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The Bricklayer's Challenge

This Spring, I once again attended the Gathering for Gardner, that eclectic (or is that eccentric?) conference bringing together mathematicians, puzzlers, and stage magicians for talks, conversation, demonstrations, and fun. One thing that particularly caught my eye this year was a large, beautiful, wooden tray puzzle that the mathematician and writer Barry Cipra was showing off. You can see my snapshot of it to the right.

As any good mason knows, when you're laying courses of bricks, you want to avoid having the cracks between bricks in one row lining up with the cracks in other rows: aligned cracks tend to make the wall weaker. This puzzle puts you in the role of a bricklayer with very high standards indeed: you must arrange the bricks such that no crack in one row lines up with a crack in any other row!

After playing with Barry's puzzle for a little while, I knew that I wanted to make my own version of it.

The first thing I wanted to change was to make it a little bit smaller: I remember Barry noting ruefully that the wooden one wouldn't even fit in his suitcase! Since I was making mine out of acrylic, I could also spice it up with some vibrant colors and translucent pieces. Although the mathematical idea behind the puzzle can work for any even number of pieces per row (and there's another puzzle for you: why is that the case?), after some consideration I decided to go with the same row size as in the original. It's a nice balance between complex enough to be non-trivial and simple enough not to get tedious.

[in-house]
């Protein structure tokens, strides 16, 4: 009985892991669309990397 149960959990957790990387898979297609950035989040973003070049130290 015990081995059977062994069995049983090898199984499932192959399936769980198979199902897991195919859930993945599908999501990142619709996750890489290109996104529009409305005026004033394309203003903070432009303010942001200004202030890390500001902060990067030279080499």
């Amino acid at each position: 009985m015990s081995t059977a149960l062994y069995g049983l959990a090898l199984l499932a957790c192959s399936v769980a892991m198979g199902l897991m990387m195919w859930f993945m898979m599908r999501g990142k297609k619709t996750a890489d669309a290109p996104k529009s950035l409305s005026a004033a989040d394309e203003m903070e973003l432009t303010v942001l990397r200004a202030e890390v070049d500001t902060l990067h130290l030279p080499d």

Then, to give the solving experience a little more texture, I wrote some software to help me craft a set of increasingly difficult challenges. The first is just to lay out the pieces as I described above, and there are 2,184 solutions to that. The next challenge is to find a solution that has 180° symmetry, one where the solution looks the same after you turn it upside down (other than the colors, of course); there are only 56 solutions to that one. The third challenge is to ignore that symmetry idea and, instead, to find a solution where no two pieces of the same size (4 units or less) overlap each other vertically; that takes us down to just 5 solutions. Finally, you have to find a solution that obeys both of those last two constraints: 180° symmetry and no same-size overlaps. That final challenge has (wait for it...) exactly one solution.

What I particularly like about this puzzle is that it spans a nice range of difficulty: the first challenge should yield to anyone who puts any patience into it, but solving all four challenges should keep most solvers busy for a nice little while...

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